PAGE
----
Percussions de Strasbourg with the instruments for John Cage's First Construction In Metal and Varèse’s Ionisation in from of the steps of the ruins of ’The Palace of Darius’ in Persepolis, Iran.

For Persephassa each percussionist was apparently placed on the stump of a column of this same palace, the distance between them being up to 50 metres.

Persepolis - Palace of Darius - Steps, Ruins. Hansueli Krapf - Wikipedia
Persepolis Palace of Darius Ruins. Diego Delso - Wikipedia

That breadth of open space was unfortunately not present at the Klang Festival performance where everything was somewhat claustrophobically crammed into the foyer of the Copenhagen Opera. I can understand the practicalities of holding the performance there, but felt that the work didn’t come across as fully as it could, also thinking that some of the longer silences between the cascades of percussion impulses would have worked better in an outdoor setting with some sounds from the natural environment to colour them.

Two years later Xenakis would present his Polytope de Persepolis at the same ruins, a little further back from the stairs. Described by the composer himself as as “neither a work of theater, nor a ballet, nor an event. It is visual symbolism, paralleled in sound, and in the end it is sound – music – that must prevail at all costs.”

Xenakis’ piece was … a multimedia spectacle staged in the dark of night all over the archeological site of the ancient city, using two lasers and ninety-two spotlights that projected patterns that evoked the Zoroastrian symbolism of light associated to eternal life. Fifty-nine loudspeakers projected, in turn, eight channels of sound throughout the audience, who, in the distance, could see bonfires burning and parades of children carrying torches over the hills, forming even more patterns, the most important of which was a message ‘written’ in Persian: “We bear the light of the earth”.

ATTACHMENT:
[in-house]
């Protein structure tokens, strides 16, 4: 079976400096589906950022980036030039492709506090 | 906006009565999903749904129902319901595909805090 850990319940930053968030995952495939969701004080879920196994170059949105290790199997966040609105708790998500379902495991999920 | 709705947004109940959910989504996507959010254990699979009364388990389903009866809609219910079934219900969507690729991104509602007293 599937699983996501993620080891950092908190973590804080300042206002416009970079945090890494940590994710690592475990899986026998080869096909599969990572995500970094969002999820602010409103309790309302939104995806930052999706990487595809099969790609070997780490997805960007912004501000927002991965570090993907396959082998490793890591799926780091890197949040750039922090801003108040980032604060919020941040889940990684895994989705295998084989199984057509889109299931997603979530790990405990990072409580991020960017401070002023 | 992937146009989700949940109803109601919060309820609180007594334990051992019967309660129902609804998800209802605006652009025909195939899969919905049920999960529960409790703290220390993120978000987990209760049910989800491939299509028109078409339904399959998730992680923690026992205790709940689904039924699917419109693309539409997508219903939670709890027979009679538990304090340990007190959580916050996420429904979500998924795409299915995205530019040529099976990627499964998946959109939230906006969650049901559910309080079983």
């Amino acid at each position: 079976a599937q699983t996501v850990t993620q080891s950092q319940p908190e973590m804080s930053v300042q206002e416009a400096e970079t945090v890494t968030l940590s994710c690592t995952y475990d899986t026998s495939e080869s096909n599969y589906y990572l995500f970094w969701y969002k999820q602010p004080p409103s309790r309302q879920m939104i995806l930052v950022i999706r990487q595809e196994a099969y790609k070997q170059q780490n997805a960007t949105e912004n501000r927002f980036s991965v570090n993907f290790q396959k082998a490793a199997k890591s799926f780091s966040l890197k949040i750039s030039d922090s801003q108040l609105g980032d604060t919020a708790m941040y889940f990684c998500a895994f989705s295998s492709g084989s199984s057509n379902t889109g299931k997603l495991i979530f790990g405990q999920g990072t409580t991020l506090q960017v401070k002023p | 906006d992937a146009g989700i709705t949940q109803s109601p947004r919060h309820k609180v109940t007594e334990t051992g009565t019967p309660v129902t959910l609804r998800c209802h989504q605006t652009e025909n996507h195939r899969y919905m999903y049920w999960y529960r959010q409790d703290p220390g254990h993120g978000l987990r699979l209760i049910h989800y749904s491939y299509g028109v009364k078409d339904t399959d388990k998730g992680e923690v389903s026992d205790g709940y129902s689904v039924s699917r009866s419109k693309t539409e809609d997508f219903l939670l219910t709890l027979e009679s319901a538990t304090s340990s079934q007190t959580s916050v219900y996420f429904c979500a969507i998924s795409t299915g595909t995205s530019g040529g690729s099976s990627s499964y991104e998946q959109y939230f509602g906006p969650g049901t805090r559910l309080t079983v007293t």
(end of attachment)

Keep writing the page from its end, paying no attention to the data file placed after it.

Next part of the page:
—A Closer Listen

Iannis Xenakis at Persepolis, Iran during the preparations for his Polytope of Persepolis.
Xenakis Persepolis – children with torches: “We bear the light of the earth”

…reactions of the local press following the Polytope show caused a violent polemic that Xenakis was unable to accept. Five years later, he would decline the proposal for a second Polytope in Persepolis, distancing himself from the increasingly authoritarian Iranian regime.

* * *

Regarding festivals and the role they play in society: There’s been some back and forth – intense discussion – around the shape of Klang as a festival on Seismograf. It occurred to me that I’d collected some thoughts of my own about the festival in a blog post exactly 10 years ago:

Since Klang Festival’s branding of their festival with this word I’ve been thinking about the term ‘avant-garde’ and wondering how to make sense of it in relation to both the festival and the field of contemporary art music…

…These considerations in turn throw some of the “avant-garde” issues into relief. The notion of the present day artist as individual creator, no longer in opposition to the masses (and all that has gone before) but in collaboration with them. No longer having to stake out a pure position in relation to mass corruption but in a wild creative dance that embraces large chunks of the world. No longer the artist as intermediary pushing ahead on behalf of culture as a whole but rather one in dialogue with it.

All the best,
and Happy Solstice,
↬ Rudiger

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Hi, I’m <a rel="me" class="p-name u-url" href="https://rudigermeyer.com">Rudiger Meyer</a>, a composer interested in the play between music, sound, and&nbsp;media.